Peter and the others set their nets on the other side of the boat. They come up full. And they realise, they’re part of something new and alive and amazing and real and ongoing. The kingdom of God is the new reality.

So, Peter does his ‘first man in history to get dressed before going swimming’ act and presents himself wet and dripping to Jesus, who has decided to cook them all breakfast. I love the fact that God has time for breakfast!

For once, Peter keeps his mouth shut. No doubt wracked with guilt and shame and completely unable to find the words to apologise for failing in every conceivable way. Failing his friend. Failing his God. Failing himself.

It is into this chasm of Peter’s self-loathing, that Jesus speaks words of redemption and healing. Simple words. Words of life and restoration.

“Simon, son of John, do you love me?”

Once more, Jesus gives Peter the chance to pick himself up. Notice though, it’s an invitation, not a demand. It’s gentle, not accusatory. But it still packs a punch. It reaches right into Peter’s well of darkness and offers to fill it with light. At a cost.

In this moment, Peter has the chance to refuse, to get offended, to walk away. To save himself the pain of the ongoing struggle to preach the Gospel.

But what we hear, in his response, is a man who knows how to fail and knows how to follow – and most importantly, knows how to love.

‘Yes Lord, you know that I love you”.

Three times he’s asked. Three times he answers. All the obstacles are removed. The failure and the betrayal are absolved. All through this simple, Trinitarian confession, this generous transaction of love and forgiveness.

And that’s why I love Peter. Because he loves Jesus. And that’s what I want to do. And that’s the sort of person I want to see – to be – in leadership of the church.

I want leaders in the church who love Jesus and who know what it’s like to fail. Who know what it’s like to be forgiven. Who know what it’s like to try things and watch them crash to earth. Leaders who really understand what it means to stuff things up and yet still have the courage to get back on their feet and follow Jesus.

Leaders who don’t judge harshly but extend grace to those who try and fail and get back up and try again.

Who better for Jesus to chose as the leader of the nascent church than the one who always leapt in with both feet, started to drown – and then took the hand of the man he loved?

This building – and this congregation – and this service – honour a man who refused to let the small problem of getting things wrong become an obstacle to the real business of following in the footsteps of the Son of God.

So, let’s go easy on ourselves and others when we see mistakes being made in the life of the church – or in our own lives and relationships. We’re in good company. And let’s honour and celebrate every time we see someone pick themselves up again and profess a love of Jesus and have another go.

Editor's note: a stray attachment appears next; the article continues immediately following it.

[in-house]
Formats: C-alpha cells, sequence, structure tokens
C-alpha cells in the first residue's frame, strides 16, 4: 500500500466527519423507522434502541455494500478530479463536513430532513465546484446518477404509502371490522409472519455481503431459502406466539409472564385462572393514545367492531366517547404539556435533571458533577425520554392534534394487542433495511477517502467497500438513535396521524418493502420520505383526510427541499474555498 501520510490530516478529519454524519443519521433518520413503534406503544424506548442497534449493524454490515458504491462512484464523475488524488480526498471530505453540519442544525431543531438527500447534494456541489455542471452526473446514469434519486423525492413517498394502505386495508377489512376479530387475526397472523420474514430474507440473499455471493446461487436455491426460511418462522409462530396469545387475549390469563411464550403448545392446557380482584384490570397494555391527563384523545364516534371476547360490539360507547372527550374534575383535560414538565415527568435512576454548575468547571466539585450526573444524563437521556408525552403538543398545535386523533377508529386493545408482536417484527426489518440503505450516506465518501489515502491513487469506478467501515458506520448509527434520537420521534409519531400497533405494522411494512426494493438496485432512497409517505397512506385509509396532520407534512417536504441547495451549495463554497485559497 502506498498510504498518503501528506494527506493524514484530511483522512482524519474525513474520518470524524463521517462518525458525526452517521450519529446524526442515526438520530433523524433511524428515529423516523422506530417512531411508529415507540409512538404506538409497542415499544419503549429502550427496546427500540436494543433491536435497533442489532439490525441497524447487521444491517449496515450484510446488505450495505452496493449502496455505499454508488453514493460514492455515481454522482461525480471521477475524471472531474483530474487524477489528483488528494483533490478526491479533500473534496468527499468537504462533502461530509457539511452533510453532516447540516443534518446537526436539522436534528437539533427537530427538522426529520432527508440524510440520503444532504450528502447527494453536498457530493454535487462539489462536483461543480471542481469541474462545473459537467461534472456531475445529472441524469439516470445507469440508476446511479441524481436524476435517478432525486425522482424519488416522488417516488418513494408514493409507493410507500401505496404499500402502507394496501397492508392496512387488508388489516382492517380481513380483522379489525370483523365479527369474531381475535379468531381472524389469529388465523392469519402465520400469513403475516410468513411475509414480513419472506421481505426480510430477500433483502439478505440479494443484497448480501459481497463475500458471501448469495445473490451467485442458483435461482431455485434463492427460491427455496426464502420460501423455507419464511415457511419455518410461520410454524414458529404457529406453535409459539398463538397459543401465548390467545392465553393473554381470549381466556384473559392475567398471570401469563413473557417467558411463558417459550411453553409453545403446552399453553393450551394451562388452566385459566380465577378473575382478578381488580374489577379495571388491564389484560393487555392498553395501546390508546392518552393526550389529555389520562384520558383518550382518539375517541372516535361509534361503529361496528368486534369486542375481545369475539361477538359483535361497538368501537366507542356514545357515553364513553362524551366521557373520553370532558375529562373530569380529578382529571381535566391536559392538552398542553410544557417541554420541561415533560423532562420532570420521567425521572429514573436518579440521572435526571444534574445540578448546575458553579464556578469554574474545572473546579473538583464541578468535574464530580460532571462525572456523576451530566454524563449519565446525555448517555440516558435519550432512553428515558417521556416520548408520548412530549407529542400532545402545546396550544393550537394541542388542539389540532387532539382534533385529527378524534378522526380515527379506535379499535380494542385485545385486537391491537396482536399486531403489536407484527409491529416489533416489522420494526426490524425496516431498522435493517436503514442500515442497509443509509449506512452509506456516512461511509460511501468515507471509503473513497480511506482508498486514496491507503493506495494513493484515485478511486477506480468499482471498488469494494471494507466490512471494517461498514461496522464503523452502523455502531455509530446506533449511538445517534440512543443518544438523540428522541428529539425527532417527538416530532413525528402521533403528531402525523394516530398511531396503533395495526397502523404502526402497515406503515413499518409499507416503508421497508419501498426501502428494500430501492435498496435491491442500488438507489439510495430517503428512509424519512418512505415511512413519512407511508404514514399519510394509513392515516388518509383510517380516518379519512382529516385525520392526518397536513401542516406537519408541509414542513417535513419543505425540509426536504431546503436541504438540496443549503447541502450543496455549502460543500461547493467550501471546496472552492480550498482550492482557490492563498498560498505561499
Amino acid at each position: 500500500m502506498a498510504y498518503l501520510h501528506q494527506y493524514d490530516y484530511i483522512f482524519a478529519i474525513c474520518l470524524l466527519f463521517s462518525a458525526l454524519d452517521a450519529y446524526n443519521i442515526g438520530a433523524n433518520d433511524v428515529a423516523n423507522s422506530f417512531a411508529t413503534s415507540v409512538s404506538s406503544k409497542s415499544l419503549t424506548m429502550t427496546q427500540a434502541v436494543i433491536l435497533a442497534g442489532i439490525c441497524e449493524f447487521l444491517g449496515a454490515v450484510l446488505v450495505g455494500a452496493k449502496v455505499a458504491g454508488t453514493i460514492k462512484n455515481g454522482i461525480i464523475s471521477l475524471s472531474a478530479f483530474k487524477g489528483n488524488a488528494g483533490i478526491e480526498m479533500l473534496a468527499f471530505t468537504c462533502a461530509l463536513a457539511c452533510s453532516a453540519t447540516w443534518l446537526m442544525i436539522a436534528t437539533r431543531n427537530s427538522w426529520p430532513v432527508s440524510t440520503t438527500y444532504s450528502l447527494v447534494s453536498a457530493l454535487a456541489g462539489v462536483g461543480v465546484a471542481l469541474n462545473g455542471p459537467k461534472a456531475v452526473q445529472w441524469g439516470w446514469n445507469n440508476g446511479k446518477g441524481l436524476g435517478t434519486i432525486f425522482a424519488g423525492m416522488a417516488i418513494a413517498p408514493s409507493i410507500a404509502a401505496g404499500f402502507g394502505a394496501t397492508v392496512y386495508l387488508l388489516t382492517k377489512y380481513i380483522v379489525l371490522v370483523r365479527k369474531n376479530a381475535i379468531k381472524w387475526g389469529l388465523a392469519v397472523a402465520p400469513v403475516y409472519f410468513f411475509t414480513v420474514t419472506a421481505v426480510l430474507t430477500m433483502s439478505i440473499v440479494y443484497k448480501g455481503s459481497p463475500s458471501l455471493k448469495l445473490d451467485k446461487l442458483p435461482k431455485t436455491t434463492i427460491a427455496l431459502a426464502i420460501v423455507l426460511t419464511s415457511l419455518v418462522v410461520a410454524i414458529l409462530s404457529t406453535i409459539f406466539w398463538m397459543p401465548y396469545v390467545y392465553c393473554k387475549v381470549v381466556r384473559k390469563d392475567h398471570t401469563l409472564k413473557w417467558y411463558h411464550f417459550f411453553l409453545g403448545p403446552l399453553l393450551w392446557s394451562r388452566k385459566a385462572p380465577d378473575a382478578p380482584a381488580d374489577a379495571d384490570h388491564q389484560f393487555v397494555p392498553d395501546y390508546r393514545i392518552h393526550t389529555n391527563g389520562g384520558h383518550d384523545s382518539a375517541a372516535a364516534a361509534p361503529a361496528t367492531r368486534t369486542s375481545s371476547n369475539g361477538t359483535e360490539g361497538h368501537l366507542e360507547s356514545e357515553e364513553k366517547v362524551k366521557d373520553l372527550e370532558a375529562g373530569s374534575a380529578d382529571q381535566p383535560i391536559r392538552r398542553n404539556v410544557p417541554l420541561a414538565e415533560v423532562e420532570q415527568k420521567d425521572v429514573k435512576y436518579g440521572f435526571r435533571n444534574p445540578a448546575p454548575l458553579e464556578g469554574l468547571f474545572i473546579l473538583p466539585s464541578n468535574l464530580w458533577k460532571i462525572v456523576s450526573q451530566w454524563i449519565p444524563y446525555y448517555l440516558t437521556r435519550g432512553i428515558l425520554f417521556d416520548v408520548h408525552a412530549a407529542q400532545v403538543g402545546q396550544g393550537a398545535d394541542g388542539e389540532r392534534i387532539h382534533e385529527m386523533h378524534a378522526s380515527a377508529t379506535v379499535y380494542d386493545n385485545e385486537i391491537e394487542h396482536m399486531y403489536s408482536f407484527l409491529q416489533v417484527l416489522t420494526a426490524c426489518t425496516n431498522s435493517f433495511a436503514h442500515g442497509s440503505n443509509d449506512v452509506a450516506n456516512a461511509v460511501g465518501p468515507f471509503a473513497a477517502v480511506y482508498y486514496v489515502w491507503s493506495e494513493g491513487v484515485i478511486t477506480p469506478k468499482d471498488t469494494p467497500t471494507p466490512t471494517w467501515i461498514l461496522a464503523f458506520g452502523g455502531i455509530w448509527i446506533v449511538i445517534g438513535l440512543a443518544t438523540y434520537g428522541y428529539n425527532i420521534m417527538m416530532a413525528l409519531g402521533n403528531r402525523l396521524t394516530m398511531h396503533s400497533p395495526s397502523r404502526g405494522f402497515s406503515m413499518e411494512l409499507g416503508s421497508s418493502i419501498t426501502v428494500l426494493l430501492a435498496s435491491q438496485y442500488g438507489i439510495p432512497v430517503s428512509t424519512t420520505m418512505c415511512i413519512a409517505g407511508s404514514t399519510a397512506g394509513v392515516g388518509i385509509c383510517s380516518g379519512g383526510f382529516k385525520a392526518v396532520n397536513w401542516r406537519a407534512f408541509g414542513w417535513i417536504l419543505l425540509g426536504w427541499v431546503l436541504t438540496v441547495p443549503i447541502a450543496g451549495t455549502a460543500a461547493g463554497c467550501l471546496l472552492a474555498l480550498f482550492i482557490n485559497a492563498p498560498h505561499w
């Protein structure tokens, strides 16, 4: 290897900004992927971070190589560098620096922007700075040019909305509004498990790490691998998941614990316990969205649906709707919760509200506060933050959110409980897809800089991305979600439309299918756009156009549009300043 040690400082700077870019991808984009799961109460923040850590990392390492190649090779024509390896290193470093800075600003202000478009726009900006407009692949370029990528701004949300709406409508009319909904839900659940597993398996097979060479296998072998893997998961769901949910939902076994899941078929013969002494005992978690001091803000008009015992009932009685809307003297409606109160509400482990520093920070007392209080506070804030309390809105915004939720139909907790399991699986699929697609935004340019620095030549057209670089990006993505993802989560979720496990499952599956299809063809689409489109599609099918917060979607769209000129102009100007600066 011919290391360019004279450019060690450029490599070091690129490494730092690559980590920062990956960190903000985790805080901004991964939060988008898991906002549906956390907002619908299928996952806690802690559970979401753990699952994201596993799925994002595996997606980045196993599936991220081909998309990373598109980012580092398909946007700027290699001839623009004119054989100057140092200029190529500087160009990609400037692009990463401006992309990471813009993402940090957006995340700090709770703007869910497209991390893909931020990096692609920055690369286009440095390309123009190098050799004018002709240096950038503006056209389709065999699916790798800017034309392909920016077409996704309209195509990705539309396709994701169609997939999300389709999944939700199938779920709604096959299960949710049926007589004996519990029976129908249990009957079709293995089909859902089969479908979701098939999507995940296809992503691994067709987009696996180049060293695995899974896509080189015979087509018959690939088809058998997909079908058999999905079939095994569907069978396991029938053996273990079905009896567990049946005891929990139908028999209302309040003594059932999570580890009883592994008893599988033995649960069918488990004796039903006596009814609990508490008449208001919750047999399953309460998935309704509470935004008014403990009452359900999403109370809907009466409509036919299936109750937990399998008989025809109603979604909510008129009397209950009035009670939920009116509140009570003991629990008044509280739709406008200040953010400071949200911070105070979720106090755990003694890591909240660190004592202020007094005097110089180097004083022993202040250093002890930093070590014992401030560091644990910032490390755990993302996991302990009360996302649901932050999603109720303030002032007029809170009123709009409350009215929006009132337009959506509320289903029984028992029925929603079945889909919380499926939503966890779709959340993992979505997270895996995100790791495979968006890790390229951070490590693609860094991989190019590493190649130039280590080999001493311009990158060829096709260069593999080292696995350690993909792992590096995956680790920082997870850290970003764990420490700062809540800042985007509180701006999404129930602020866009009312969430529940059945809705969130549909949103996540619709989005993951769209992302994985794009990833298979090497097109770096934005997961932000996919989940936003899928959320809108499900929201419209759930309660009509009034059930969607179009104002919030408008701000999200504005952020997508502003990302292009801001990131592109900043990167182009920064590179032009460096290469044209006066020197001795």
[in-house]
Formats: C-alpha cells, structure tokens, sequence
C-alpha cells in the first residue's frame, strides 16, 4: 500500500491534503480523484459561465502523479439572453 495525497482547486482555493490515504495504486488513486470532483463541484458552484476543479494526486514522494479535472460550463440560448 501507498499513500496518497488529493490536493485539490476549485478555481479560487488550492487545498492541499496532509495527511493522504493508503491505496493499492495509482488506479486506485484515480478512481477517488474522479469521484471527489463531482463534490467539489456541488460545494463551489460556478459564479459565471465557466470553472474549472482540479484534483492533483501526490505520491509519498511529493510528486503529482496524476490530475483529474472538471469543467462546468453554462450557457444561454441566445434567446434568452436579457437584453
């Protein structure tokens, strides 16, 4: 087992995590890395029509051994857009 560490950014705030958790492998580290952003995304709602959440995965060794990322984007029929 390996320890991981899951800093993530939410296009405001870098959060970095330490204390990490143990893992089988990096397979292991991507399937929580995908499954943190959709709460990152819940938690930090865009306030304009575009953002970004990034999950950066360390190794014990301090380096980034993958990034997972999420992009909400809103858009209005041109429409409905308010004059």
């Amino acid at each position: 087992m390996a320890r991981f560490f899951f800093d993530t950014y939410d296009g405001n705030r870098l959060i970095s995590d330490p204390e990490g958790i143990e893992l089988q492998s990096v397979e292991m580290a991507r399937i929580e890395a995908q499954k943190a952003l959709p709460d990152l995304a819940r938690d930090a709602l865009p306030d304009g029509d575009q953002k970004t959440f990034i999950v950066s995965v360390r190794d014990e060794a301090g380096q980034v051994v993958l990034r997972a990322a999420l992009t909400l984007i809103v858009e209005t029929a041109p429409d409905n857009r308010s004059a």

The church could be seen as a bit of a mess at this point in history in Australia. If we’re honest, it likely always has been. And not just here. But I can guarantee, that this building will once again, be regularly full of new people seeking to meet and hear from Jesus. I don’t know when, but it will be.

If we take risks and make mistakes and pick ourselves up, dust ourselves off and follow that young Rabbi who rose from the dead. Because what we believe is true.

We’re not in Kansas anymore. We’re smack bang in the centre of God’s plan to heal and restore the creation. Exciting, eh?

I hope so.

To conclude, I often hear this place being called the ‘mother’ church of the diocese.

Well, ‘mother’ is a loaded word, isn’t it. It means different things to different people, depending on their experience.

My mother, at 40, found herself divorced and caring for three kids in North Queensland. She made Batik shirts, bred and sold tropical fish and worked in hotels to keep us going. Then she went to Uni and got a PhD in French history.

She got knocked down, but she got up again. I’m so proud of her.

So, Mother Church, can I encourage you, encourage us, to be the sort of mother who dances in supermarket aisles with her kids. Who brings home strays from the street and gives them a meal and a good conversation. Who throws her arms around prodigal and wayward children, who probably deserve much less. Who throws open the doors of her house to those who need to know they are loved.

Because this place is at it’s best when it looks a lot like the man it’s named for.

St Peter. Imperfect. Enthusiastic. Faithful. Brave. Repentant. And loving.

Most of all loving.

Let’s follow Peter, as Peter follows Jesus. Let’s refuse to succumb to the darkness of shame and guilt. Let’s hear, once again, the question God asks of us all.

“Do you love me?”

And let’s reply, ‘Yes Lord, you know that I love you”.